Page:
Saturday, 18 January 2014
INTERESTING STUFF – 18 January 2014
JIMMY FALLON AND THE BOSS
Whether Bridgegate will become New Jersey Governor Chris Christie's Watergate is yet to be seen but for all the media overkill about it in the past week, this was the best.
Bruce Spingsteen and Jimmy Fallon did a great job of tweaking Christie in their reworking of Born to Run into a parody of the bridge closing and its effect on Fort Lee.
WEIGHT LOSS INDUSTRY
We have had several good discussions here recently about weight loss and I believe that an advantage old people have in this endeavor is that we have enough experience to understand there are no miracle cures.
With others, however, the weight loss industry still rakes in billions of dollars a year in weight loss aids of which, it is said, 15 percent or so are either useless or questionable. As reported in Marketwatch last week:
“...to avoid fraudulent weight-loss products, consumers should be on the lookout for labels that promise quick action (like losing 10 pounds in 10 days), and labels that use words like 'guaranteed' or 'scientific breakthrough.' She also cautions against using creams or patches that promise to help with weight loss.”
Reporter Catey Hill's Marketwatch story, 10 Things the Weight Loss Industry Won't Tell You, is one of the most useful articles on the diet business I've read in a long time. You will find it here.
DEVIL BABY PRANK
It's just a promotion for an upcoming movie and it's been all over the internet this week. But until the creepy animatronic devil baby in a remote controlled stroller gained wide exposure, it scared the crap out of whole lot of New Yorkers.
MAKING A VIRTUE OF DISADVANTAGE
TGB Reader Alan Goldsmith sent this video of 25-year-old Lizzie Velasquez. Due to a disease so rare only two other people are known to have it, she has zero body fat among other serious conditions.
All her life, her appearance has caused stares, fear and on the internet, a hateful label: the world's ugliest woman. But she has a indomitable spirit and her story is inspiring. Take a look.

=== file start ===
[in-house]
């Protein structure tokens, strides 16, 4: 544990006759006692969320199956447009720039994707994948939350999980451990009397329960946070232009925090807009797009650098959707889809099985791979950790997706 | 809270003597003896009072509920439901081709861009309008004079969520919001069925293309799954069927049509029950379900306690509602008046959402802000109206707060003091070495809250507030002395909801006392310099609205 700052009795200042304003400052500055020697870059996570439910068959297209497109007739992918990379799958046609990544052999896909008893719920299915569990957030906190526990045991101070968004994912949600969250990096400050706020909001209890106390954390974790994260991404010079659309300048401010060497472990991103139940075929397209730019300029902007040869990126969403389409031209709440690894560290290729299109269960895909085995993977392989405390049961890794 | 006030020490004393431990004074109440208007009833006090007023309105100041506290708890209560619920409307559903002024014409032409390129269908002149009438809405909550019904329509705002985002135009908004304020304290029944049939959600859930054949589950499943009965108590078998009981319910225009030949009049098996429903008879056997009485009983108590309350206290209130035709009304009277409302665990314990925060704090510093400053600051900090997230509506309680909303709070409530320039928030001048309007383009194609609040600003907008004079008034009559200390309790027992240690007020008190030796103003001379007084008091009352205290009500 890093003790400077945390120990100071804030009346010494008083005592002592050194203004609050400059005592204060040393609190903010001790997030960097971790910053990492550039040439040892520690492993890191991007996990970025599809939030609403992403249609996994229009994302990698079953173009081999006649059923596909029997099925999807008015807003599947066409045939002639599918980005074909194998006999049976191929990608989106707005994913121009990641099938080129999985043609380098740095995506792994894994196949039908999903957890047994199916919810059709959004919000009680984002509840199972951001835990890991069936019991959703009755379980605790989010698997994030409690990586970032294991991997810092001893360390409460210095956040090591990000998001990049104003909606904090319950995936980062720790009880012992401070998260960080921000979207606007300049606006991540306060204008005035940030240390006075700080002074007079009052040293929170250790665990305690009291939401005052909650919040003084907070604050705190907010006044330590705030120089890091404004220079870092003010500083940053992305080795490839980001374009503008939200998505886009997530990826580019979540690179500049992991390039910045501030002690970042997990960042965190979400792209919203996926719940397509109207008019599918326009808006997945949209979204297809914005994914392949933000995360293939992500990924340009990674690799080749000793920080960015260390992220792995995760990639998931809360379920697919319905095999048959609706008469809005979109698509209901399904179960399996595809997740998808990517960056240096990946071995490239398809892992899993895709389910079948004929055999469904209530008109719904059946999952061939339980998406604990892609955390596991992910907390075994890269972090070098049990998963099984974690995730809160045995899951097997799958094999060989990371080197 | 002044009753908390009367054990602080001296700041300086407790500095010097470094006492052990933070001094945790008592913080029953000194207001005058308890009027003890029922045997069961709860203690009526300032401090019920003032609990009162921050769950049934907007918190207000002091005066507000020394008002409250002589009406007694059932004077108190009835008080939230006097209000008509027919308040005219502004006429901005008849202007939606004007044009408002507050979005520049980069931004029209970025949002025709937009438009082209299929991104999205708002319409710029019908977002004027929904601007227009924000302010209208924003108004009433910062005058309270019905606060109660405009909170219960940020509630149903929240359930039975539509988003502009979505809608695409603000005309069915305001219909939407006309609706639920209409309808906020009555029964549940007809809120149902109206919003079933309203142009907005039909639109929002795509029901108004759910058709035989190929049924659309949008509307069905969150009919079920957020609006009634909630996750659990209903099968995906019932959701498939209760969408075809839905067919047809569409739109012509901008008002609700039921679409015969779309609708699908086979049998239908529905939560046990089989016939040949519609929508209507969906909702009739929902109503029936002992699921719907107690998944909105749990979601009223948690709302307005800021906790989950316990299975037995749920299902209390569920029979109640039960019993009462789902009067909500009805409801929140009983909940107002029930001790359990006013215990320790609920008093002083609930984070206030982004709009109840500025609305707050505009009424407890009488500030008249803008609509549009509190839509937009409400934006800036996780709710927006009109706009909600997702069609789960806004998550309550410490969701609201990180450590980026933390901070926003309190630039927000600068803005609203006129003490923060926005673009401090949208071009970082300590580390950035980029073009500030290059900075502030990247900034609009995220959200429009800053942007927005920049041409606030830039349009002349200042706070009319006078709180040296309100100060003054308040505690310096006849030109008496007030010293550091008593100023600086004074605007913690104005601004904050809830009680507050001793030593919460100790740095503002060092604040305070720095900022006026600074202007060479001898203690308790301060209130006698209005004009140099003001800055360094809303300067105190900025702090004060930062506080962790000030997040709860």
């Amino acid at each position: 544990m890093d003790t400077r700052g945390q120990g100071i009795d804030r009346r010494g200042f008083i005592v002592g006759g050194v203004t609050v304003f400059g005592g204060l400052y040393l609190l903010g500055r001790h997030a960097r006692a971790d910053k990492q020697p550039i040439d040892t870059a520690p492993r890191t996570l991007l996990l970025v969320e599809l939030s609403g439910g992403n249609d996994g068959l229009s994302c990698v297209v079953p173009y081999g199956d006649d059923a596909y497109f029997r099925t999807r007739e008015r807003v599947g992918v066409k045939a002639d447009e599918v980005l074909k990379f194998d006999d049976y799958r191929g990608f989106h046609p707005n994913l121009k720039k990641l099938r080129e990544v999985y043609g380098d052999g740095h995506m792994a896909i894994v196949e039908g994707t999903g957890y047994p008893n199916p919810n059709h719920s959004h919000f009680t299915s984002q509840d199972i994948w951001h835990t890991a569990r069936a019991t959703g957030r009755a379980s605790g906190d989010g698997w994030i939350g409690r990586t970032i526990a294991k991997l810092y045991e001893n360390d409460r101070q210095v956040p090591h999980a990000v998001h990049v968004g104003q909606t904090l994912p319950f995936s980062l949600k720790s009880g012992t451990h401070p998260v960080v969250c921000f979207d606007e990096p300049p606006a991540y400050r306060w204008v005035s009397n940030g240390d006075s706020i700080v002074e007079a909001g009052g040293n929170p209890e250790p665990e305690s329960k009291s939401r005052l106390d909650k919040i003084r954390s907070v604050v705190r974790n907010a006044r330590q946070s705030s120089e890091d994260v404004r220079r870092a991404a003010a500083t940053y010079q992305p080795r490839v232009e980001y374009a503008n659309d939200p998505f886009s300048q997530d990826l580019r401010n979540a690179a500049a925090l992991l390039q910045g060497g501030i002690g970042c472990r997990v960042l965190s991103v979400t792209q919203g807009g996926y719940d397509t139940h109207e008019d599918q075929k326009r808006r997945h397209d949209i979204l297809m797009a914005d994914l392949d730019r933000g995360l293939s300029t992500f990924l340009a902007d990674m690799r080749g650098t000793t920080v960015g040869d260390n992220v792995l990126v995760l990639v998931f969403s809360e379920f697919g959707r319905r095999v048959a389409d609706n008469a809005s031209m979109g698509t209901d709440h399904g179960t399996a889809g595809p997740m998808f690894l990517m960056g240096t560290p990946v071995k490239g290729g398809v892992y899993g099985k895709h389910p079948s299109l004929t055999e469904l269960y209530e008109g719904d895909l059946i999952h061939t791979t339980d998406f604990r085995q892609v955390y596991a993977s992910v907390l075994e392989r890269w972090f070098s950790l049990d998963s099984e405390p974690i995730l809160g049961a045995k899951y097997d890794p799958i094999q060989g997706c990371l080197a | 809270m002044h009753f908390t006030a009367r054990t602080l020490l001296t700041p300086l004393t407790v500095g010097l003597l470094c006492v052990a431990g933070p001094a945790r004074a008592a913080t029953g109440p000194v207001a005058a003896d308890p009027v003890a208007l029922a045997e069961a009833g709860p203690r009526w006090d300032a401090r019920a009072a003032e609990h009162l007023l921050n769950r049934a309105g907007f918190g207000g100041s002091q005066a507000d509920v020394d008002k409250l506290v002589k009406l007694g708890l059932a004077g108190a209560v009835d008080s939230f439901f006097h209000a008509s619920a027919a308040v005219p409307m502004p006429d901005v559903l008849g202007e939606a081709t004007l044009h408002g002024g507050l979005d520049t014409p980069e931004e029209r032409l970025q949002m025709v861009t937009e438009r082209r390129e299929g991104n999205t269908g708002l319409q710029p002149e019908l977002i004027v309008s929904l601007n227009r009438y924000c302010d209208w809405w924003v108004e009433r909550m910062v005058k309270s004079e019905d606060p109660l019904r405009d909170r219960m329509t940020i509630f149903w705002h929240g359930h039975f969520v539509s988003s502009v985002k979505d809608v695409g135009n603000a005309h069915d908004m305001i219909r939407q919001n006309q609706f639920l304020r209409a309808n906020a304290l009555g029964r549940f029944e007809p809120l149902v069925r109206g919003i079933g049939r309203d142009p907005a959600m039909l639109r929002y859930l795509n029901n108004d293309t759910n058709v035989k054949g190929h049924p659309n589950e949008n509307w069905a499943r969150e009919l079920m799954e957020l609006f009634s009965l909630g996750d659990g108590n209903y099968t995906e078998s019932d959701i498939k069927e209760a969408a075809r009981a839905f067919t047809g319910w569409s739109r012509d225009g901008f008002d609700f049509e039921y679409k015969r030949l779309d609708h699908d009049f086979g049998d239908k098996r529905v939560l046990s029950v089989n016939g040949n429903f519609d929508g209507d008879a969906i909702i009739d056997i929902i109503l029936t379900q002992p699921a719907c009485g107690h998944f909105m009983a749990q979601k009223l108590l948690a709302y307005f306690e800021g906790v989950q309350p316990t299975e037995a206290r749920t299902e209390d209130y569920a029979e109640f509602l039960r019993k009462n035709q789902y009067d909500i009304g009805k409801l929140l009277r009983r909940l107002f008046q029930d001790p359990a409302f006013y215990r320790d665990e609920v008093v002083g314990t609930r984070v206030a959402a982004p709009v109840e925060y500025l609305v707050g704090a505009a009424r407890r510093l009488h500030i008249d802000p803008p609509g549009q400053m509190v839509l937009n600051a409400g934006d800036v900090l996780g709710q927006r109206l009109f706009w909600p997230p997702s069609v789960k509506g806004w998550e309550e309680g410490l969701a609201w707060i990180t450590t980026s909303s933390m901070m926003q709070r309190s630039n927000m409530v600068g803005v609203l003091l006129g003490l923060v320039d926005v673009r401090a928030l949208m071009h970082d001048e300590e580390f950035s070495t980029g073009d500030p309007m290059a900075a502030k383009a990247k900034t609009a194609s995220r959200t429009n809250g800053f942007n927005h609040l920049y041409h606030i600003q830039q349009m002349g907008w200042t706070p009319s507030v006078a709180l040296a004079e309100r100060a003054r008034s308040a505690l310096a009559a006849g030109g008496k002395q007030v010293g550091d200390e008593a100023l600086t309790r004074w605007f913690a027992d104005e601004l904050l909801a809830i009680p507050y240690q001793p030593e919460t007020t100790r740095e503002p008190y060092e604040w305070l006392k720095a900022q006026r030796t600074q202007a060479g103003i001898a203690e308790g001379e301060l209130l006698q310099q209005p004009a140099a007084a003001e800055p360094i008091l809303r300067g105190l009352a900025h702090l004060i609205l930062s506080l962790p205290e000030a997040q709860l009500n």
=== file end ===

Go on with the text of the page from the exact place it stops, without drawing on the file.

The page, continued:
SHUT DOWN 12 BLOCKS OF BROADWAY FOR SUPERBOWL?
Maybe this is too New York-centric and maybe the fact that I have less than zero interest in football is affecting my judgment but can it possibly be true that more than half a mile of Broadway in the center of Manhattan will be closed for several DAYS leading up to the Super Bowl game?
”The crown jewel of public Super Bowl events will take up 13 blocks of Broadway and call itself Super Bowl Boulevard,” reports northjersey.com.
“From noon to 10 p.m. Jan. 29 through Feb. 1, the NFL will own Broadway between 34th and 47th streets and fans can take to the streets.
Someone with the power to make this happen thinks it's a good idea to screw up the daily lives of millions of people in the busiest traffic city in U.S? For days? For a football game?
If you live in a large urban area, especially in hard times, you are accustomed to passing many homeless people holding up their homemade signs of desperation and need.
Photographer and artist Andres Serrano says he has never seen so many people begging as now and he set out on a project to purchase their signs. He approached more than 200 homeless and in part, this is what he explained about how it worked:
“I’m buying these signs because I see every sign as a story. There are many stories out here that should be heard. Can I offer you $20 for your sign? They would all say yes and it touched me how grateful many people were when I bought their sign.”
The simplicity of the video Serrano created of these signs belies its power. (Hat tip to Jim Stone)
One of the things I admire about scientists is their tolerance for repetitive minutiae which often is what it takes to achieve the breakthroughs that improve our lives.
One of the scariest natural phenomena in recent years is the massive death of bees worldwide. Without the free pollination service bees provide, food production would be nearly impossible.
In an effort to figure out a fix for the bee problem, scientists at Australia's national science agency, will microchip sensors to thousands of honeybees. They
”...will use tweezers to glue on the sensors, weighing about 5 milligrams and measuring 2.5 millimeters (a little more than 1/16 of an inch) square, after soothing the bees to sleep by refrigeration.
“Some young bees, which tend to be hairier than older bees, need to be shaved before the sensor can be glued on.”
God bless those scientists for their willingness to carry out this incredibly tedious kind of work. You can read more here.
ABANDONED DOG AND PARALYZED CAT
It is a fact of human life that unbreakable friendships can be born of mutual adversity. This time it happened in the animal world.
Interesting Stuff is a weekly listing of short takes and links to web items that have caught my attention; some related to aging and some not, some useful and others just for fun.
You are all encouraged to submit items for inclusion. Just click “Contact” in the upper left corner of any Time Goes By page to send them. I'm sorry that I probably won't have time to acknowledge receipt and there is no guarantee of publication. But when I do include them, you will be credited and I will link to your blog if you have one.